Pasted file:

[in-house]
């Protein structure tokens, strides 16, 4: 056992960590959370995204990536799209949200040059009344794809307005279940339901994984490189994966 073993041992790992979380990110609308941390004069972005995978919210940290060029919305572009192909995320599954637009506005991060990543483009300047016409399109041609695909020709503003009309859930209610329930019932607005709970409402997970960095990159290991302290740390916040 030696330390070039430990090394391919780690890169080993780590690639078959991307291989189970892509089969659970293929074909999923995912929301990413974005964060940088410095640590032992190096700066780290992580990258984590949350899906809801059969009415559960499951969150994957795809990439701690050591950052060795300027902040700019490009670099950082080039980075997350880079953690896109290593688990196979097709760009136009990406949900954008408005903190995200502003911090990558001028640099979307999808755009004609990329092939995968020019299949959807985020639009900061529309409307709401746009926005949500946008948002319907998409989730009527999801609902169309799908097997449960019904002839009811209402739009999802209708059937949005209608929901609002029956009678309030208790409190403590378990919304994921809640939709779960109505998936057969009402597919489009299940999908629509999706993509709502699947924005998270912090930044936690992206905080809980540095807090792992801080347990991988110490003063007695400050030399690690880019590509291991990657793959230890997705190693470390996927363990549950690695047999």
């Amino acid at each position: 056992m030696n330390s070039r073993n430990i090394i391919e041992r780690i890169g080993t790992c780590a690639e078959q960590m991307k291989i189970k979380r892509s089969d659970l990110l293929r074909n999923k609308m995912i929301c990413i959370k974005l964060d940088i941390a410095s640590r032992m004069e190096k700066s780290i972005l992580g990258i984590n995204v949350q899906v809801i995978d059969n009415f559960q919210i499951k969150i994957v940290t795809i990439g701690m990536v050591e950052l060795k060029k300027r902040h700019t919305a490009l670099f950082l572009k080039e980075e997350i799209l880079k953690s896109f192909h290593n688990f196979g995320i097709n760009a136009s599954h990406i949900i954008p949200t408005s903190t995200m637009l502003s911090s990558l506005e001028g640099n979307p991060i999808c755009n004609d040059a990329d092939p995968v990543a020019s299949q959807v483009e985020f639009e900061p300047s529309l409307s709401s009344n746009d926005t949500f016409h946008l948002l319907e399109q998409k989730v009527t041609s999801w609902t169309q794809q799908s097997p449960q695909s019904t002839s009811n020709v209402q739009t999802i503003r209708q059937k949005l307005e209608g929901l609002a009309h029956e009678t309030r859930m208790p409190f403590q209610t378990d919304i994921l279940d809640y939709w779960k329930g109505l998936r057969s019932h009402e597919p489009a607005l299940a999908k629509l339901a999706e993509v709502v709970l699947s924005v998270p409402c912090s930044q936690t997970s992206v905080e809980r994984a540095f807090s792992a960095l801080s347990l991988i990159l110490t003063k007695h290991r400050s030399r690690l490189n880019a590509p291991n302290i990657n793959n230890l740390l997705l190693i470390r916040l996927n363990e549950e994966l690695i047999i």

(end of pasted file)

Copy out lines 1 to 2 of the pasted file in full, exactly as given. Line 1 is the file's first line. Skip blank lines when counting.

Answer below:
[in-house]
């Protein structure tokens, strides 16, 4: 056992960590959370995204990536799209949200040059009344794809307005279940339901994984490189994966 073993041992790992979380990110609308941390004069972005995978919210940290060029919305572009192909995320599954637009506005991060990543483009300047016409399109041609695909020709503003009309859930209610329930019932607005709970409402997970960095990159290991302290740390916040 030696330390070039430990090394391919780690890169080993780590690639078959991307291989189970892509089969659970293929074909999923995912929301990413974005964060940088410095640590032992190096700066780290992580990258984590949350899906809801059969009415559960499951969150994957795809990439701690050591950052060795300027902040700019490009670099950082080039980075997350880079953690896109290593688990196979097709760009136009990406949900954008408005903190995200502003911090990558001028640099979307999808755009004609990329092939995968020019299949959807985020639009900061529309409307709401746009926005949500946008948002319907998409989730009527999801609902169309799908097997449960019904002839009811209402739009999802209708059937949005209608929901609002029956009678309030208790409190403590378990919304994921809640939709779960109505998936057969009402597919489009299940999908629509999706993509709502699947924005998270912090930044936690992206905080809980540095807090792992801080347990991988110490003063007695400050030399690690880019590509291991990657793959230890997705190693470390996927363990549950690695047999």